4. In a sealing construction,'the combination of a housing, a rotatable shaft member extending therethrough, a sealing means arranged between said housing and shaft member, said sealing means including a vibration-dampening washer secured to the shaft member, means for protecting said vibration-dampening washer, and a comparatively hard washer arranged in a floating manner between said protecting means and the housing, said hard washer and protecting means being free of engagement with said shaft member, and said sealing means having all sealing surfaces angularly disposed with respect to the longitudinal axis of the shaft member.



Referenced by
Citing PatentFiling datePublication dateApplicantTitle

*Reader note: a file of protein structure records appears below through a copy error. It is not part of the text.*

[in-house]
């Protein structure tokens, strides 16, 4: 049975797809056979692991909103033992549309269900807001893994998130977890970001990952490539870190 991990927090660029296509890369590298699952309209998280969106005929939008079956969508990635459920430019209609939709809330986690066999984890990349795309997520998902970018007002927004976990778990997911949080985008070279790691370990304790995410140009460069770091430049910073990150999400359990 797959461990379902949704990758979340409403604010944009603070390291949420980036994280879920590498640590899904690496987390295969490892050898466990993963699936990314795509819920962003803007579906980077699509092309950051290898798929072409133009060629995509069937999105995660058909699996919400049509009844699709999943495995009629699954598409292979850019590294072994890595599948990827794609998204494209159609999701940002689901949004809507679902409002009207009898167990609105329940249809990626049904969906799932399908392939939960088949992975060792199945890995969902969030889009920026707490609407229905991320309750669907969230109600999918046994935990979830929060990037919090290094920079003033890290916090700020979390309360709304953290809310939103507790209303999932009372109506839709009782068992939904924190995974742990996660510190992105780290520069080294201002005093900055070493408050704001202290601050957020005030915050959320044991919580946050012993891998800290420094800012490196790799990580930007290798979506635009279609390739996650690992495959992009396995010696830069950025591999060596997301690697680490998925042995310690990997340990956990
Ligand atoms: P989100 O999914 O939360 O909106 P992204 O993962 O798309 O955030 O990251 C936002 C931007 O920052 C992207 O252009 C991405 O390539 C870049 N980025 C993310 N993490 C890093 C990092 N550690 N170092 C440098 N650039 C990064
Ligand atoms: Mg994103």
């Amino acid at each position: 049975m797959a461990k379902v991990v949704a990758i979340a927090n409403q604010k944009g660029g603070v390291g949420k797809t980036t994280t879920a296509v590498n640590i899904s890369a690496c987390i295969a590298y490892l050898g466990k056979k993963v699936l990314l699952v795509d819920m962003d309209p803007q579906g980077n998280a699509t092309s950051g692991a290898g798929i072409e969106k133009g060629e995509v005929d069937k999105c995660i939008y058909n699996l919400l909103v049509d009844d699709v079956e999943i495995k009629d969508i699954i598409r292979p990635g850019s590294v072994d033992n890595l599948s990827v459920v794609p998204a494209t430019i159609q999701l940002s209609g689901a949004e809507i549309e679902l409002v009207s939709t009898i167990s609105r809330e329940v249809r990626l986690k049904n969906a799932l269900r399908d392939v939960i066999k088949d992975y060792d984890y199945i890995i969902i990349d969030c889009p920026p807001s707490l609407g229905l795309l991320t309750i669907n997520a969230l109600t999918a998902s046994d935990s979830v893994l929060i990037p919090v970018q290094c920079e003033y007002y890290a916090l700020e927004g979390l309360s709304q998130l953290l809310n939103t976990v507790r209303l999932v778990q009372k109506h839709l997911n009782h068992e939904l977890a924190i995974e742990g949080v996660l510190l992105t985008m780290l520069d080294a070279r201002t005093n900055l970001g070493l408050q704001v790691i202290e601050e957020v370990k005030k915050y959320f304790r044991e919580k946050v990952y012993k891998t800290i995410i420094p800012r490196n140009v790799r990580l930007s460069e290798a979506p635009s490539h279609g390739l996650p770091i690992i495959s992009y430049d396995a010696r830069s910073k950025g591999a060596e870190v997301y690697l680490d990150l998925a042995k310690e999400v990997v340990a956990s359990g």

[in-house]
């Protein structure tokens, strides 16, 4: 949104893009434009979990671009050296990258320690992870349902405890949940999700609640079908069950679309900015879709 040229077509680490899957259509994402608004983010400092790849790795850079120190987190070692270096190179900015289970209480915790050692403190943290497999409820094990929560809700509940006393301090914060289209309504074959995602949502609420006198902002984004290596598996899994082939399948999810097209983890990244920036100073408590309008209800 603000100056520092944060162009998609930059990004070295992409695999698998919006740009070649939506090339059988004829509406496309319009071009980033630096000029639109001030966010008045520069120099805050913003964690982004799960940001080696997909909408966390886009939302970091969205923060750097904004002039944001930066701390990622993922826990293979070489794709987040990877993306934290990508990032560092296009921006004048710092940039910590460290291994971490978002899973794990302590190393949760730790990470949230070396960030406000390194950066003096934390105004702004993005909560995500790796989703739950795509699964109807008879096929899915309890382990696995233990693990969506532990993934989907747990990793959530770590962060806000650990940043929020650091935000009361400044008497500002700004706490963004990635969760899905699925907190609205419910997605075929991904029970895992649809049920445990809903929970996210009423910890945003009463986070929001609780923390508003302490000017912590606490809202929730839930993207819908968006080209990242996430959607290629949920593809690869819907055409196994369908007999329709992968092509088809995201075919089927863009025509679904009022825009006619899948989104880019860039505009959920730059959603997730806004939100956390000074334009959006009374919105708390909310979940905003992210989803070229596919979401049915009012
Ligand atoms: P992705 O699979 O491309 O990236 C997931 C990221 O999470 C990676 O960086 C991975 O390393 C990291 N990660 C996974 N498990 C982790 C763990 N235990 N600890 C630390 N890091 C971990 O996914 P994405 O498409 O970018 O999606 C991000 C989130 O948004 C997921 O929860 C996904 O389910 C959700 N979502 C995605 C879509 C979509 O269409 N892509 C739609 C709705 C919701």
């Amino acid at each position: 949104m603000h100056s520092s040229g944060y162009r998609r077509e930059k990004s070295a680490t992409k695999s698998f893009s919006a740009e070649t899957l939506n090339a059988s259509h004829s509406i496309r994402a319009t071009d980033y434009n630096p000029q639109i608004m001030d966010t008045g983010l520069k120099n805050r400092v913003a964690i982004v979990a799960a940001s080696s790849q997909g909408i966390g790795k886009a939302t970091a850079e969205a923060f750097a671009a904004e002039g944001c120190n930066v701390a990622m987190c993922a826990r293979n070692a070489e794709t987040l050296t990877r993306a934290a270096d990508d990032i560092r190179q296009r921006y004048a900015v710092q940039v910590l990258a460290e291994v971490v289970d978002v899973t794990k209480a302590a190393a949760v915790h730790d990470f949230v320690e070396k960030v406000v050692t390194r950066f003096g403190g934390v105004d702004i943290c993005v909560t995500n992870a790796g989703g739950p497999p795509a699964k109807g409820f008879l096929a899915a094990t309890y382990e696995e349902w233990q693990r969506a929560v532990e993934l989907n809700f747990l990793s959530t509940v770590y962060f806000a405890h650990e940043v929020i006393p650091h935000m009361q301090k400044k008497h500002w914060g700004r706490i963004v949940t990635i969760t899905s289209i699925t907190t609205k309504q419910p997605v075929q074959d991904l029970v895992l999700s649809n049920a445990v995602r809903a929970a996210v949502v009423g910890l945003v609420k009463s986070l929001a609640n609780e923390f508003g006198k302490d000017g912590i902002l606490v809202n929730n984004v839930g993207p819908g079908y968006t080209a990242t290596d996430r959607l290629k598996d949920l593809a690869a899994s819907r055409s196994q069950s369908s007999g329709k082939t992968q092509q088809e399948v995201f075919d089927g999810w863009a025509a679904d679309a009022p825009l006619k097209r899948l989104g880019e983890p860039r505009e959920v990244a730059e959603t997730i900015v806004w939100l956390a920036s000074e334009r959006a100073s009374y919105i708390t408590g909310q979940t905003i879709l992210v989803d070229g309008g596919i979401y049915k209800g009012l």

US2883243 *Sep 21, 1955Apr 21, 1959Whistler Jr Lawrence VGuide pin apparatus for die sets
US3536412 *Apr 17, 1969Oct 27, 1970Fedders CorpSingle bearing pump
US4072446 *Feb 24, 1976Feb 7, 1978R. E. Dupont Research And Investment Services LimitedElectromagnetically driven pumps
US4589822 *Jul 9, 1984May 20, 1986Mici Limited Partnership IvCentrifugal blood pump with impeller
US4606698 *Jul 9, 1984Aug 19, 1986Mici Limited Partnership IvCentrifugal blood pump with tapered shaft seal
US5017103 *Mar 6, 1989May 21, 1991St. Jude Medical, Inc.Centrifugal blood pump and magnetic coupling
WO1986000672A1 *Jul 5, 1985Jan 30, 1986Mici Limited Partnership IvCentrifugal blood pump with tapered shaft seal
U.S. Classification277/399, 415/231, 277/916, 277/406, 384/142
International ClassificationF04D29/12
Cooperative ClassificationF04D29/126, Y10S277/916
European ClassificationF04D29/12P